That was nearly three months ago. Since then, I have lost twelve pounds and drastically changed my eating habits.

Weight Watchers has changed a lot since I was a teenager! Back then, it was a glorified calorie counting system. It worked for me but the food choices were pretty limited and centered around things I don’t consider “real food,” as in, stuff I wouldn’t normally eat. That’s part of why I let it slide.

The latest Weight Watchers plan, called “Freestyle” is based on points, not calories. Depending on your age, gender, and weight, you are granted a certain number of “points” for food per day, with some extra weekly points thrown in for you to spend on special occasions.

The point value of each food is calculated by taking into account calories, carbohydrates, saturated fat, and protein, steering you toward healthier choices. So, even though two different breakfasts might have 300 calories, the higher sugar and fat choice, could use up 5 or even 7 points, whereas the no-sugar, high-protein choice might use only 3 points.  The new Freestyle Plan also lists more than 200 foods worth zero points, including most fruits and vegetables as well as eggs, fish, and even turkey and chicken breast.

The Empowerment and Encouragement I Need

You can also earn points for being active.  This has been very motivating for me and a good nudge as I’m doing my triathlon training. Activity points are calculated by taking into account the type of exercise, duration of the activity, and your perceived level of exertion. That, in a nutshell, is the program.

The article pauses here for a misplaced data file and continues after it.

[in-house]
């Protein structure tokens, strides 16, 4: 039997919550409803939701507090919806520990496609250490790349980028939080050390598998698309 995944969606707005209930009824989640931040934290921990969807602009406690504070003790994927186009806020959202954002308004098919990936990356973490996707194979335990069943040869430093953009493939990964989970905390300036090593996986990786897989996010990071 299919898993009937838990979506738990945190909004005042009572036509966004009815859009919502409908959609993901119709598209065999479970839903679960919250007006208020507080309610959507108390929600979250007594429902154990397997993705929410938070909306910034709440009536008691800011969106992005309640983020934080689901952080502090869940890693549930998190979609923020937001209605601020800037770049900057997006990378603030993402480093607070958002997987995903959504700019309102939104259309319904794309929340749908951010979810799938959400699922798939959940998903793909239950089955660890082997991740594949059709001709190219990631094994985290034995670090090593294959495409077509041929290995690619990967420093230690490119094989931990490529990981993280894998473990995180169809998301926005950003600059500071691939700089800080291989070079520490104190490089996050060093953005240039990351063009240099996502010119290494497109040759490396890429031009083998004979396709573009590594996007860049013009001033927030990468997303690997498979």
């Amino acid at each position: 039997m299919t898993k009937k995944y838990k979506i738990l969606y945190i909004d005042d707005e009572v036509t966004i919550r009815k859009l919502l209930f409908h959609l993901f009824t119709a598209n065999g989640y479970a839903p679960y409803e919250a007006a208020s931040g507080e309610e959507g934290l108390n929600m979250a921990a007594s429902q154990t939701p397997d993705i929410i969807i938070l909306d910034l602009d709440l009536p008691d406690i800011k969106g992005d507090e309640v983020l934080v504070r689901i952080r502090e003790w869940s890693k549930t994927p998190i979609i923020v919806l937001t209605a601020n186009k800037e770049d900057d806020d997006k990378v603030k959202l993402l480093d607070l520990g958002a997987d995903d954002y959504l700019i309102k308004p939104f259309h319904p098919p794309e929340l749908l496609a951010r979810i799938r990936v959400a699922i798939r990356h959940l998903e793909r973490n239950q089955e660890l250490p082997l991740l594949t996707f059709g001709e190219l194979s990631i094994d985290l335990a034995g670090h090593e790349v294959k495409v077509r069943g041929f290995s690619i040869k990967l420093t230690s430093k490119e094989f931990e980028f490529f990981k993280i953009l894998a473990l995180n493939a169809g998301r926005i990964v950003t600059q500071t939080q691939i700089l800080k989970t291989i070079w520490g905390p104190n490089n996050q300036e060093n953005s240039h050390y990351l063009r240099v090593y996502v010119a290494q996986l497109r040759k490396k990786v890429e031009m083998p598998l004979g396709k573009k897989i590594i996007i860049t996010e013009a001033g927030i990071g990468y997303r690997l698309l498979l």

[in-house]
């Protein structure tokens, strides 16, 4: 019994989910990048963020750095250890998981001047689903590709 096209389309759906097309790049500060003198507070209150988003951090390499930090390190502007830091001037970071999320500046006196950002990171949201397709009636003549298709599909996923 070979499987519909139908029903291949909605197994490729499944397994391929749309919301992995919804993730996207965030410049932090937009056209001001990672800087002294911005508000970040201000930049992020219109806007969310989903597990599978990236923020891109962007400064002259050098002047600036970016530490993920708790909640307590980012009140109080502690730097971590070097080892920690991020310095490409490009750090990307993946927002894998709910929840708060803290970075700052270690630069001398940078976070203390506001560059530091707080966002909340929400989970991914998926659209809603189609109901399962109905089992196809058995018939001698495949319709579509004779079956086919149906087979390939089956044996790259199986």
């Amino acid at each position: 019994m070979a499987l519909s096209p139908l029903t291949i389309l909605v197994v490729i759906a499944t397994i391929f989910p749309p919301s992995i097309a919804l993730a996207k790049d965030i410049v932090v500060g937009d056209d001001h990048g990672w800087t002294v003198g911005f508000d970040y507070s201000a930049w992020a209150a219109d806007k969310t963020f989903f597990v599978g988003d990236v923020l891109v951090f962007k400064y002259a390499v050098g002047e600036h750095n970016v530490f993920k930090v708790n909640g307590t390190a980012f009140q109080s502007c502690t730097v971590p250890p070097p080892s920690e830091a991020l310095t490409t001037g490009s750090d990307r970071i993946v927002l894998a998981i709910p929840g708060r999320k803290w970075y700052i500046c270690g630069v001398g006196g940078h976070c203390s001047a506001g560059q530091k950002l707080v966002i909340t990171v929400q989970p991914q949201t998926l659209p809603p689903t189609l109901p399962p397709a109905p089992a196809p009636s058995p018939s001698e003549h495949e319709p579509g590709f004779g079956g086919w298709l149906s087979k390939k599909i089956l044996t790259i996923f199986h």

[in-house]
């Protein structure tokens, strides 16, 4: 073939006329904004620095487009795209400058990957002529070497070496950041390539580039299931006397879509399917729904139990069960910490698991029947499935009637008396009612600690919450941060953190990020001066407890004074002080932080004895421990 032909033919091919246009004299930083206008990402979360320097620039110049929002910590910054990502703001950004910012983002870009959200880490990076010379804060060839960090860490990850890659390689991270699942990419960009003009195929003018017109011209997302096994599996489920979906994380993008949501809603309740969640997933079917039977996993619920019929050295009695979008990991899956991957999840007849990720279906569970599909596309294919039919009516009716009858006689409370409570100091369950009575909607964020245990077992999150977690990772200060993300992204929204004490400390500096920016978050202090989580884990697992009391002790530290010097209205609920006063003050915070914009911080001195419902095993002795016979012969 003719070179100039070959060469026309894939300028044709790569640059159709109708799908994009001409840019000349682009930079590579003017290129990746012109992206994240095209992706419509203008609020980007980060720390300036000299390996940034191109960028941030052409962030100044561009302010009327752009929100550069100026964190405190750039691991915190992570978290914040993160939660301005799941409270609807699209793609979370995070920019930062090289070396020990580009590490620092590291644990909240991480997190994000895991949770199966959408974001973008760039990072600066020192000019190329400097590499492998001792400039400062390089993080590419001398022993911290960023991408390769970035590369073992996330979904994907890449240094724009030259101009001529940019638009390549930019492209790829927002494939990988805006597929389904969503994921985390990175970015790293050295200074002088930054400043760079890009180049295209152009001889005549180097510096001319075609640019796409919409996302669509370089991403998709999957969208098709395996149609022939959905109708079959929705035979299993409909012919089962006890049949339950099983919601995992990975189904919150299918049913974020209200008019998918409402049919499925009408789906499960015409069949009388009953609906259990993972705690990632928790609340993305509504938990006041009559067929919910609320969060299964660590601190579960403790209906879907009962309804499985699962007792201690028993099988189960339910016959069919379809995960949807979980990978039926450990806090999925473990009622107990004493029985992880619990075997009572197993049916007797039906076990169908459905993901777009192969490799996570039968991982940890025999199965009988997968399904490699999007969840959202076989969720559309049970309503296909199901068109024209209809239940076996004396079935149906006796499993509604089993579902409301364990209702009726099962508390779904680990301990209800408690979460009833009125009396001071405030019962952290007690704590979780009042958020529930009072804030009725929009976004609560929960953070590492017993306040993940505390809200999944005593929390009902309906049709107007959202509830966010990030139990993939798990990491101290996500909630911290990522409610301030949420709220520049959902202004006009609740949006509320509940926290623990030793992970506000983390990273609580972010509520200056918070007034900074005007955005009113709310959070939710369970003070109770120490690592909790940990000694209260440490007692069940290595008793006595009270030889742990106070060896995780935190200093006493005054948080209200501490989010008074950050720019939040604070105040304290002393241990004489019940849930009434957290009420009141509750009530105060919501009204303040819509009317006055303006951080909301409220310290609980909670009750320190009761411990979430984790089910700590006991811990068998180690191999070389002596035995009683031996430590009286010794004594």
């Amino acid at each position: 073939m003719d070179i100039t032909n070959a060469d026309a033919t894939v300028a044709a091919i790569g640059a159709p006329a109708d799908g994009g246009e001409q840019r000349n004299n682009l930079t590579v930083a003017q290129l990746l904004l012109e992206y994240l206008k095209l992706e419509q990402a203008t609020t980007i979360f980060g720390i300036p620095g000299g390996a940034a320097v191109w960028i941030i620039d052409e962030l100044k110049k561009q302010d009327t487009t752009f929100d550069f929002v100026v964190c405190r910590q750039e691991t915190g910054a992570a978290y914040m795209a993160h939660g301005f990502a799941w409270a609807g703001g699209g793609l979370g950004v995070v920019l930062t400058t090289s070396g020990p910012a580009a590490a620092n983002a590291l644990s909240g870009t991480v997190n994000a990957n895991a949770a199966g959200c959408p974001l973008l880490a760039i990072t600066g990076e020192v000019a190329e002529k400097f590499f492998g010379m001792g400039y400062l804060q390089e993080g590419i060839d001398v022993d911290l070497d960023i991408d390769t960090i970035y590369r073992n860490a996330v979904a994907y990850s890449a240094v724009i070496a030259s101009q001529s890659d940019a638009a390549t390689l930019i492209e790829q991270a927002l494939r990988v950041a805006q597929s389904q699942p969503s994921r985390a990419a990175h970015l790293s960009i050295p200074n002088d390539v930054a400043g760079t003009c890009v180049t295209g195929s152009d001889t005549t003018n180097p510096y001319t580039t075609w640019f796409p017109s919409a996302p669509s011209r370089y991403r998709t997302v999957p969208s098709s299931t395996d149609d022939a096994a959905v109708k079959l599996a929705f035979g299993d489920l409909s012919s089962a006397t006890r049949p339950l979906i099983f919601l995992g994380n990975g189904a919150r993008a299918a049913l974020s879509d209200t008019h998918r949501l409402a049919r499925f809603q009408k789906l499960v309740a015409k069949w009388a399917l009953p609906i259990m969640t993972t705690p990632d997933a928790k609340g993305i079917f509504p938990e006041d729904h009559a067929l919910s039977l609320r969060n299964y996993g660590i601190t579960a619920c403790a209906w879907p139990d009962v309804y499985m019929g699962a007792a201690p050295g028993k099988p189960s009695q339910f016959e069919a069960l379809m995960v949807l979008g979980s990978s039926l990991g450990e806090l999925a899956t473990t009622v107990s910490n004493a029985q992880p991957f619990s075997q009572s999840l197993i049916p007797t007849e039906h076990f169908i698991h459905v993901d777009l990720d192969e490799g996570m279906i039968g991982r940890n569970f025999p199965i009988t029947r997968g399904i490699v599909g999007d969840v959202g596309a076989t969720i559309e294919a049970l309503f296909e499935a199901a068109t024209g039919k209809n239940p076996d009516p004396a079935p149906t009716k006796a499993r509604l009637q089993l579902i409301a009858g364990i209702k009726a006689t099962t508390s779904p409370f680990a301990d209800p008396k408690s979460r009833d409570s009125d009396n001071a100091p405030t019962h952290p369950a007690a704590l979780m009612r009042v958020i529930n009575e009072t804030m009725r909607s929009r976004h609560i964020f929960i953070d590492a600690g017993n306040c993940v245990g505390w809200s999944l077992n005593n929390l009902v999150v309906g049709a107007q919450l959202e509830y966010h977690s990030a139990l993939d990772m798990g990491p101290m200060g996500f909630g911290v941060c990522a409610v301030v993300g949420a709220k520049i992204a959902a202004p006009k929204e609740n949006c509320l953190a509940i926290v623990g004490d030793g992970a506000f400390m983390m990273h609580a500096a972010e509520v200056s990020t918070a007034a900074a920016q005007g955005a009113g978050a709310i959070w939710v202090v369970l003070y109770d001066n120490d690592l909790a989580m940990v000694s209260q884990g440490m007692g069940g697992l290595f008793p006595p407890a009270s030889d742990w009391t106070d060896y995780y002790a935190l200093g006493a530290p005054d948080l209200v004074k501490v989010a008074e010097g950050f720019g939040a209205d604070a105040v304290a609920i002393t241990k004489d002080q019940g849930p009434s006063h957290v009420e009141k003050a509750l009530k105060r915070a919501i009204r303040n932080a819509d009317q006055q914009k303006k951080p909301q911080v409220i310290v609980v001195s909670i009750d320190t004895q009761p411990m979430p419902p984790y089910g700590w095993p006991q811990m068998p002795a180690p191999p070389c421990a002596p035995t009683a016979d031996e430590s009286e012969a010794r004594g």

If it sounds complicated, that’s because it is.  But fortunately, the people at Weight Watchers have already done the heavy lifting.

All I have to do is type the kind of food into my computer or the Weight Watchers app on my phone, and the points pop up. I just press the tracking button to subtract them from my daily total.  Using the barcode scanner on the app makes it even easier. Scan the barcode on the package of any product and the points pop right up.  This is a big help when I’m grocery shopping.

Another plus about the new Weight Watchers is that I can do everything online. There are online connection groups if you want some community support without having to attend meetings but that’s an option if you want it.  Also, compared to other weight loss programs, Weight Watchers is very affordable. I paid about $55 for my first three months.  Another aspect I like about the website and app is that it’s easy to search for delicious, low and no point recipes for free.

I’m still a good way off from my goal weight and the real challenge will be in keeping the weight off once I’ve lost it. But, so far, I am finding the Weight Watchers program really helpful.  The plan is based on delicious “real” food but steers me into making healthier choices. I’m steadily losing a healthy 1-2 pounds a week without feeling hungry or deprived.

I really think I can do this! Weight loss after fifty might not be so daunting after all.

My doctor might ask some dumb questions but, lucky for me, she has some really smart answers.